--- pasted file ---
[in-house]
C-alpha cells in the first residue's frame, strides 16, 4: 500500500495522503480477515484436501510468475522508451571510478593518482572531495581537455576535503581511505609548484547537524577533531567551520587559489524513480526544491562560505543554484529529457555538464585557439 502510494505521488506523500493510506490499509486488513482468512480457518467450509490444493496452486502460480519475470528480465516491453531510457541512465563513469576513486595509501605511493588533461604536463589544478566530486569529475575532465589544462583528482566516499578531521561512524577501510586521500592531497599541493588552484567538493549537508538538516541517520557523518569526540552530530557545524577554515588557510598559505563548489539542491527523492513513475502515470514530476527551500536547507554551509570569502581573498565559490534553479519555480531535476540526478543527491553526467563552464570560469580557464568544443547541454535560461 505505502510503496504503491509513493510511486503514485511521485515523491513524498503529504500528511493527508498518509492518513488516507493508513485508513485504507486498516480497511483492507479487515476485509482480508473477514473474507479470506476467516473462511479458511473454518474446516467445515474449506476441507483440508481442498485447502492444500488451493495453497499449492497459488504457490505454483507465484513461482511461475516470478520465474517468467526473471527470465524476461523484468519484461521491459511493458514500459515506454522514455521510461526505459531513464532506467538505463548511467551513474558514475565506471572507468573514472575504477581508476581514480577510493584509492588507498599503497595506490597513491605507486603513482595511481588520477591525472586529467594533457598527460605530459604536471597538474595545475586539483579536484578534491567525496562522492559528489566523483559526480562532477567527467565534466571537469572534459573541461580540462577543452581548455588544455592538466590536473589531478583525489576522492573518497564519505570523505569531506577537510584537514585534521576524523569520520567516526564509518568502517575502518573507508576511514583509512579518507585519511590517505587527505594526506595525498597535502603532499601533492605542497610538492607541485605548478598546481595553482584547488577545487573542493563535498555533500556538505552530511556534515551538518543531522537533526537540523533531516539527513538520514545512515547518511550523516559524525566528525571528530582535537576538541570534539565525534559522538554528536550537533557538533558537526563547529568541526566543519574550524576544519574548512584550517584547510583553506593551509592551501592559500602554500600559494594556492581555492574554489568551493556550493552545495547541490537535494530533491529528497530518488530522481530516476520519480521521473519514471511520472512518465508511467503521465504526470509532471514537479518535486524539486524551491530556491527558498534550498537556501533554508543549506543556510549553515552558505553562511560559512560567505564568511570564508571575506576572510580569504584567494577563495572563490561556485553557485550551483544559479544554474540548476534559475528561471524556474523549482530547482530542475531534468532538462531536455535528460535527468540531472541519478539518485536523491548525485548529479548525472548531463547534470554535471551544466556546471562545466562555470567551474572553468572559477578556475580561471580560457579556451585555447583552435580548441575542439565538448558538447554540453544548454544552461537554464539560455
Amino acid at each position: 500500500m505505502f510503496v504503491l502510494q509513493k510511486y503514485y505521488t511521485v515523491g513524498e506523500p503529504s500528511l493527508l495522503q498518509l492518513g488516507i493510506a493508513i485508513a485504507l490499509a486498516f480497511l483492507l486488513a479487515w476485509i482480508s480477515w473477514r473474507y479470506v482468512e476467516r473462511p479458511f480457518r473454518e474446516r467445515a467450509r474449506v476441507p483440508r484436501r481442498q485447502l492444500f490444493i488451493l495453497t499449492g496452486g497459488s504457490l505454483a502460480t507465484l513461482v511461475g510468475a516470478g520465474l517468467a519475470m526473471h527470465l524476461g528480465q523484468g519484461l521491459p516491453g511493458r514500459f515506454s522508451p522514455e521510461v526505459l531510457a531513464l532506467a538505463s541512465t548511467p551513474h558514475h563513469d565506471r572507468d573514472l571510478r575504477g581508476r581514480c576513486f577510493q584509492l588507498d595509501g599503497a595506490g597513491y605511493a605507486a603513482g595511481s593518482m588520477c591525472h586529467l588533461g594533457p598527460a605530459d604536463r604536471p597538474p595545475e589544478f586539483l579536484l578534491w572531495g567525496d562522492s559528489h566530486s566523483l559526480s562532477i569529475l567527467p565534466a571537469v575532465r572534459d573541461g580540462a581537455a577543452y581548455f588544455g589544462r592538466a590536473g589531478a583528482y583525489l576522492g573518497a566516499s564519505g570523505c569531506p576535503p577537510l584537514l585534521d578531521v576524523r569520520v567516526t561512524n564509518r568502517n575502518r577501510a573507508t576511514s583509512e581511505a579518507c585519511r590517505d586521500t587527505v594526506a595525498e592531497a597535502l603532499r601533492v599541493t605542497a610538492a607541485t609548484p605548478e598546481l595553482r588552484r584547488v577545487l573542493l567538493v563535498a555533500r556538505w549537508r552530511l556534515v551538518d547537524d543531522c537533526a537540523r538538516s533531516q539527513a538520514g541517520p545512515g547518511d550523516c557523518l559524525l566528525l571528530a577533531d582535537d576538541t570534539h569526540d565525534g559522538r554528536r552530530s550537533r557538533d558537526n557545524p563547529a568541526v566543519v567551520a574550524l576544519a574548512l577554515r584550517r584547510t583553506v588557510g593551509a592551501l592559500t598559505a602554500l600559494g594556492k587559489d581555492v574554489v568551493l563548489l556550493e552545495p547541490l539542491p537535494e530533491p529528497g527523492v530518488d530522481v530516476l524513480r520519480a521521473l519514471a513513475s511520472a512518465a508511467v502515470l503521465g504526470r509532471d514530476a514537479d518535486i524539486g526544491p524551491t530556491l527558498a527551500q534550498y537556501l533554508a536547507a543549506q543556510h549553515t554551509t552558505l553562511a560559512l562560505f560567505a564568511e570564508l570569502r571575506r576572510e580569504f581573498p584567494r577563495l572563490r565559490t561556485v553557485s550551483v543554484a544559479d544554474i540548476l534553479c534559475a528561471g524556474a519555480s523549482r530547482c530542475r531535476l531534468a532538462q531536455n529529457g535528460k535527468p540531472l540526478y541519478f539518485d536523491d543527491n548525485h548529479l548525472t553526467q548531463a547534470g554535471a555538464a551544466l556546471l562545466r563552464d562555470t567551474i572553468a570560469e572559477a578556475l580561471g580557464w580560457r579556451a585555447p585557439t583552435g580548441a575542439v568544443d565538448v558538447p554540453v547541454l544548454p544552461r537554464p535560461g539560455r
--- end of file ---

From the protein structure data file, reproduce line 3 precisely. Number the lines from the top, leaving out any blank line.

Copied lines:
Amino acid at each position: 500500500m505505502f510503496v504503491l502510494q509513493k510511486y503514485y505521488t511521485v515523491g513524498e506523500p503529504s500528511l493527508l495522503q498518509l492518513g488516507i493510506a493508513i485508513a485504507l490499509a486498516f480497511l483492507l486488513a479487515w476485509i482480508s480477515w473477514r473474507y479470506v482468512e476467516r473462511p479458511f480457518r473454518e474446516r467445515a467450509r474449506v476441507p483440508r484436501r481442498q485447502l492444500f490444493i488451493l495453497t499449492g496452486g497459488s504457490l505454483a502460480t507465484l513461482v511461475g510468475a516470478g520465474l517468467a519475470m526473471h527470465l524476461g528480465q523484468g519484461l521491459p516491453g511493458r514500459f515506454s522508451p522514455e521510461v526505459l531510457a531513464l532506467a538505463s541512465t548511467p551513474h558514475h563513469d565506471r572507468d573514472l571510478r575504477g581508476r581514480c576513486f577510493q584509492l588507498d595509501g599503497a595506490g597513491y605511493a605507486a603513482g595511481s593518482m588520477c591525472h586529467l588533461g594533457p598527460a605530459d604536463r604536471p597538474p595545475e589544478f586539483l579536484l578534491w572531495g567525496d562522492s559528489h566530486s566523483l559526480s562532477i569529475l567527467p565534466a571537469v575532465r572534459d573541461g580540462a581537455a577543452y581548455f588544455g589544462r592538466a590536473g589531478a583528482y583525489l576522492g573518497a566516499s564519505g570523505c569531506p576535503p577537510l584537514l585534521d578531521v576524523r569520520v567516526t561512524n564509518r568502517n575502518r577501510a573507508t576511514s583509512e581511505a579518507c585519511r590517505d586521500t587527505v594526506a595525498e592531497a597535502l603532499r601533492v599541493t605542497a610538492a607541485t609548484p605548478e598546481l595553482r588552484r584547488v577545487l573542493l567538493v563535498a555533500r556538505w549537508r552530511l556534515v551538518d547537524d543531522c537533526a537540523r538538516s533531516q539527513a538520514g541517520p545512515g547518511d550523516c557523518l559524525l566528525l571528530a577533531d582535537d576538541t570534539h569526540d565525534g559522538r554528536r552530530s550537533r557538533d558537526n557545524p563547529a568541526v566543519v567551520a574550524l576544519a574548512l577554515r584550517r584547510t583553506v588557510g593551509a592551501l592559500t598559505a602554500l600559494g594556492k587559489d581555492v574554489v568551493l563548489l556550493e552545495p547541490l539542491p537535494e530533491p529528497g527523492v530518488d530522481v530516476l524513480r520519480a521521473l519514471a513513475s511520472a512518465a508511467v502515470l503521465g504526470r509532471d514530476a514537479d518535486i524539486g526544491p524551491t530556491l527558498a527551500q534550498y537556501l533554508a536547507a543549506q543556510h549553515t554551509t552558505l553562511a560559512l562560505f560567505a564568511e570564508l570569502r571575506r576572510e580569504f581573498p584567494r577563495l572563490r565559490t561556485v553557485s550551483v543554484a544559479d544554474i540548476l534553479c534559475a528561471g524556474a519555480s523549482r530547482c530542475r531535476l531534468a532538462q531536455n529529457g535528460k535527468p540531472l540526478y541519478f539518485d536523491d543527491n548525485h548529479l548525472t553526467q548531463a547534470g554535471a555538464a551544466l556546471l562545466r563552464d562555470t567551474i572553468a570560469e572559477a578556475l580561471g580557464w580560457r579556451a585555447p585557439t583552435g580548441a575542439v568544443d565538448v558538447p554540453v547541454l544548454p544552461r537554464p535560461g539560455r